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Local economy on road to recovery

Original post made on Apr 11, 2011

Could the worst be over? The head of the city's Chamber of Commerce agrees with a recent report saying that Silicon Valley is beginning to climb out of the recession, noting that Mountain View is currently ahead of the curve in terms of economic recovery.

Read the full story here Web Link posted Monday, April 11, 2011, 10:26 AM

Comments (11)

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Posted by Bubble_Head
a resident of Old Mountain View
on Apr 11, 2011 at 9:44 pm

"medical tech and high tech companies" could be "arguably" medical-tech and high-tech companies (hyphenated)?


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Posted by Know-It-All
a resident of Old Mountain View
on Apr 11, 2011 at 9:54 pm

...but still nearly double the rate of 4 percent some economists consider to be "full employment." Full employment is practically unachievable. The 4% is the "natural unemployment rate." There is always a percentage of workforce in transition (between jobs). (Natural unemployment rate is a certain amount of unemployment due to job turnover, mismatch between jobs and skills, and minimum wage laws, for example.)


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Posted by Voice_Vigilante
a resident of Old Mountain View
on Apr 11, 2011 at 10:13 pm

"...Bay Area Council's recently published Business Confidence Survey." should be "...recently-published (hyphenated) Business Confidence Survey."


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Posted by Nick V
Mountain View Voice Staff Writer
on Apr 12, 2011 at 10:57 am

Nick V is a registered user.

AP Style punctuation guide: "No hyphen is required with 'very' and '-ly' words. Readers can expect them to modify the word that follows."


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Posted by Thom
a resident of Jackson Park
on Apr 12, 2011 at 10:58 am

I find these articles and their "findings" amusing. Amusing and more often than not...wrong.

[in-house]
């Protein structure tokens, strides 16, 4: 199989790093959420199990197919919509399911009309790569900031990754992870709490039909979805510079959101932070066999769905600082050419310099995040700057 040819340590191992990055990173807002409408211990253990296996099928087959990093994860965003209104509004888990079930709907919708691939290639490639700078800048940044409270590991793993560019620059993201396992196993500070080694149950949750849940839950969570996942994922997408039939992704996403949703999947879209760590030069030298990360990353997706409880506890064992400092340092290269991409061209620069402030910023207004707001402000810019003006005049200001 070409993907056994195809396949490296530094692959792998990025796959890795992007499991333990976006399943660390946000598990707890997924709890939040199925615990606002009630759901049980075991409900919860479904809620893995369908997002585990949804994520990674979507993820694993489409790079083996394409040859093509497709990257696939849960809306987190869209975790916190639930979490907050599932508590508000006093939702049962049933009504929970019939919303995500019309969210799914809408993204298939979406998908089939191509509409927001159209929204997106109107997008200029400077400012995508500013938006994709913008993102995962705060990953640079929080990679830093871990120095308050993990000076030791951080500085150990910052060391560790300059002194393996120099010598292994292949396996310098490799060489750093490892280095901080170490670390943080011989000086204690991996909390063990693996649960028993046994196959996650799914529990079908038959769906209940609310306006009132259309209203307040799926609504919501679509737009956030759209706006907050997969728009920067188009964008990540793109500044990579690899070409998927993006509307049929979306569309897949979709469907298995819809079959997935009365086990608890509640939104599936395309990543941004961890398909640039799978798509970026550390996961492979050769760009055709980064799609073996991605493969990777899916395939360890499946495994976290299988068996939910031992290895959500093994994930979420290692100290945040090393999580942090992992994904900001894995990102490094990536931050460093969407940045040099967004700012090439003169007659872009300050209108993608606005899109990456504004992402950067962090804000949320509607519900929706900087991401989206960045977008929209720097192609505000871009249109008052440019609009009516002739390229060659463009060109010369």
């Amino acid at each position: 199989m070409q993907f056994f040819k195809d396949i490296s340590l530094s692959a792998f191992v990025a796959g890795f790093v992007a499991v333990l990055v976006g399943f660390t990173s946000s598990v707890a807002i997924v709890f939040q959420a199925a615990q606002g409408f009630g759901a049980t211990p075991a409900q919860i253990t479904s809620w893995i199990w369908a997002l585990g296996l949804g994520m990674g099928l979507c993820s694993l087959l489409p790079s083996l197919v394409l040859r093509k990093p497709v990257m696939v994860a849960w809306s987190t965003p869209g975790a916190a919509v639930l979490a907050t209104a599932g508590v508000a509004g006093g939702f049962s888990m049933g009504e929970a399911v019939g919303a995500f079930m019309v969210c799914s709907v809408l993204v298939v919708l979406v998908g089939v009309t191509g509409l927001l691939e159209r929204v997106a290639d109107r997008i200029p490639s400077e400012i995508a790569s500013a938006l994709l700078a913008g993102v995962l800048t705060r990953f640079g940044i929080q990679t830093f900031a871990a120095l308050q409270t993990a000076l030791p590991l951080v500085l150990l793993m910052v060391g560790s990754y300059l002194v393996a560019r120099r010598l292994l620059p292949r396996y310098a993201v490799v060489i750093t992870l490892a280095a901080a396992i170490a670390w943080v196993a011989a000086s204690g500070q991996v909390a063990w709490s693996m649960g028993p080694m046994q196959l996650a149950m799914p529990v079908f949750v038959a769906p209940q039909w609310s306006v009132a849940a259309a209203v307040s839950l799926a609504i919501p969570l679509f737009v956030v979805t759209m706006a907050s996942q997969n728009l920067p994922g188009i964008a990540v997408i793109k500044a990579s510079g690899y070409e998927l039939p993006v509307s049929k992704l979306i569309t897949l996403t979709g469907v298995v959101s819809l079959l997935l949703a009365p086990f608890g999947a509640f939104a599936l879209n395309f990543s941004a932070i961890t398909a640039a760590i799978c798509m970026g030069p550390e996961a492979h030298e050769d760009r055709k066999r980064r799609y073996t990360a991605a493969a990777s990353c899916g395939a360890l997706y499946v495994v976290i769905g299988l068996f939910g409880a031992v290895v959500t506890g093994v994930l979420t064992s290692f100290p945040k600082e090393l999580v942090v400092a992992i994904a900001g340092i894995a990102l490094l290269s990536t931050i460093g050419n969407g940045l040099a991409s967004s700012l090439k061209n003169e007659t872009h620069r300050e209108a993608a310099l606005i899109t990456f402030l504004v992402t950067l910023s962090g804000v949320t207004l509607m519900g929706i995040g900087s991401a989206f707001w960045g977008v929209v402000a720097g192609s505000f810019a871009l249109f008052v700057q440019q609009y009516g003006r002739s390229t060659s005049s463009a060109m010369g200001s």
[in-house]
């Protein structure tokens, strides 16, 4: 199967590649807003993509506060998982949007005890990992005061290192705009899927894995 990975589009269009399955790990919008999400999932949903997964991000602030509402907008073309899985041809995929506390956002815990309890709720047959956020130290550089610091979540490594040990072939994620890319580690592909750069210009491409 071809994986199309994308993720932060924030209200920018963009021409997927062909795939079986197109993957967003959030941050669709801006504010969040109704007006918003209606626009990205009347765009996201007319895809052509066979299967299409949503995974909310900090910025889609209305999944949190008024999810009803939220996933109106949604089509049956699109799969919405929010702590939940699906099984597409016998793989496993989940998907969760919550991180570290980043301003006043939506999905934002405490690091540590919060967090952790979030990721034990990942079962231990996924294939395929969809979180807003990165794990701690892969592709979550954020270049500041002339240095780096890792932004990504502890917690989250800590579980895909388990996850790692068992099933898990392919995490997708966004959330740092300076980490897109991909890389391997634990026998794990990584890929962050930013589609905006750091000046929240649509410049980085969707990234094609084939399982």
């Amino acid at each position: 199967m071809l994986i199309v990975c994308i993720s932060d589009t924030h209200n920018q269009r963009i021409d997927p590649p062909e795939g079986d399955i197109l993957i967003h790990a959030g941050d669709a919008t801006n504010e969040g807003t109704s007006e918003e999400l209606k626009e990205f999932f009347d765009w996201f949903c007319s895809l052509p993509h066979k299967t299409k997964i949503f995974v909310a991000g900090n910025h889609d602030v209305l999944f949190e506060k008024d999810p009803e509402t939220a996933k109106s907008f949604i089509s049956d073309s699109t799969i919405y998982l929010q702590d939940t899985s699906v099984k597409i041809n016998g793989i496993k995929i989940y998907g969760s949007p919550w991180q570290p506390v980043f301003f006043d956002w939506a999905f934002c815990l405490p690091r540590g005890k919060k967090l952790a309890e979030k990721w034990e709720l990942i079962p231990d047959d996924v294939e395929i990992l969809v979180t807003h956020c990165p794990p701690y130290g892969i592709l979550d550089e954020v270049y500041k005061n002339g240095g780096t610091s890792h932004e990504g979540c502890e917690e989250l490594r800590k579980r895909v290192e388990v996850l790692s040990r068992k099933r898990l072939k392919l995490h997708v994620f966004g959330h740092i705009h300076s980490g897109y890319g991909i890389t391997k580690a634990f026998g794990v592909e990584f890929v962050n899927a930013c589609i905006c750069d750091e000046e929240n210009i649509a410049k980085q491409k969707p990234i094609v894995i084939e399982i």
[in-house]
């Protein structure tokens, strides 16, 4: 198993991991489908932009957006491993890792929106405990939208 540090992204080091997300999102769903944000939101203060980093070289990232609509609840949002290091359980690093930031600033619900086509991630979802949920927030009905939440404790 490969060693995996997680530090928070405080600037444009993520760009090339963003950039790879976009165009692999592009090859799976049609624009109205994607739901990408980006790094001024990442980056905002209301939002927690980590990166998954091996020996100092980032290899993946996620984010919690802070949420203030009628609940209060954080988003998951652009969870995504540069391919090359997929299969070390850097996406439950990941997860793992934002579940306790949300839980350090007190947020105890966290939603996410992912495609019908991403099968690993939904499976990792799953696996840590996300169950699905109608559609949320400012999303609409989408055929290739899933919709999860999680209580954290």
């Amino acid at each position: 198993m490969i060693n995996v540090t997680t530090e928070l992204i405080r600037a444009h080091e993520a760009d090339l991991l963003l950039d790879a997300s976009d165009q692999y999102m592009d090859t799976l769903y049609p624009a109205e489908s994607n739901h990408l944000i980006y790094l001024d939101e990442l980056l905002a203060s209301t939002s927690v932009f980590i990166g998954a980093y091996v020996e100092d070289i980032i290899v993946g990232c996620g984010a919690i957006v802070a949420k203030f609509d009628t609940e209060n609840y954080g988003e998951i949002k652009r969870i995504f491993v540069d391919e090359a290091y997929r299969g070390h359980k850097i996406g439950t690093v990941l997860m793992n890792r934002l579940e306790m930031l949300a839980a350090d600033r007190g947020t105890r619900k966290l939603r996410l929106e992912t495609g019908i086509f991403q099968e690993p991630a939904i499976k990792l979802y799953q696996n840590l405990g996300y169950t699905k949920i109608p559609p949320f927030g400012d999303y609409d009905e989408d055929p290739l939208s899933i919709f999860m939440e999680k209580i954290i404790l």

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Posted by Prunella Scales
a resident of North Whisman
on Apr 12, 2011 at 1:03 pm

One never hyphenates an adverb ending in -ly.


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Posted by reader
a resident of Old Mountain View
on Apr 12, 2011 at 2:30 pm

Don't get me started on all the split infinitives found in The Voice. What does the AP style guide say about that subject, Nick?

The paper would be taken far more seriously if it recognized that this area has a high concentration of highly educated people.


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Posted by Know-It-All
a resident of Old Mountain View
on Apr 12, 2011 at 6:23 pm

Please note a similar case from AP:

Ethnic Albanians crowd a recently-opened shop to buy cigarettes in... [Web Link]

If "recently" is to modify "opened," then no hyphen is added. If "recently opened" is to modify the shop, then a hyphen is added. This is my understanding.


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Posted by Prunella Scales
a resident of North Whisman
on Apr 13, 2011 at 9:13 am

This is what the OED has to say about split infinitives in English:

Split infinitives happen when you put an adverb between to and a verb, for example:

She used to secretly admire him.
You have to really watch him.


What's wrong with split infinitives?

Some people believe that split infinitives are grammatically incorrect and should be avoided at all costs. They would rewrite these sentences as:

She used secretly to admire him.
You really have to watch him.

But there's no real justification for their objection, which is based on comparisons with the structure of Latin. People have been splitting infinitives for centuries, especially in spoken English, and avoiding a split infinitive can sound clumsy. It can also change the emphasis of what's being said. The sentence:

You really have to watch him. [i.e. 'It's important that you watch him']

doesn't have quite the same meaning as:

You have to really watch him. [i.e. 'You have to watch him very closely']

To split or not to split?

The 'rule' against splitting infinitives isn't followed as strictly today as it used to be. Nevertheless, some people do object very strongly to them. As a result, it's safest to avoid split infinitives in formal writing, unless the alternative wording seems very clumsy or would alter the meaning of your sentence.


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Posted by reader
a resident of Old Mountain View
on Apr 13, 2011 at 11:12 am

Avoiding split infinitives shows you have a mastery of the English language in all its grammatical complexities. Most journalists aspire to work at one of the gran dames of journalism, say the New York Times, of the Washington Post. They set the standard for the avoidance of split infinitives. They provide the gold standard.

Now don't get me started on the use of the passive voice in the Voice articles! When you see articles littered with is, was, were, etc, you recognize the writer as novice.


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Posted by Know-It-All
a resident of Old Mountain View
on Apr 13, 2011 at 12:01 pm

There is a HUGE article on the split infinitive here: [Web Link]. As for the passive voice, it has important uses. There is general agreement that the passive voice is useful for emphasis, or when the receiver of the action is more important than the actor.


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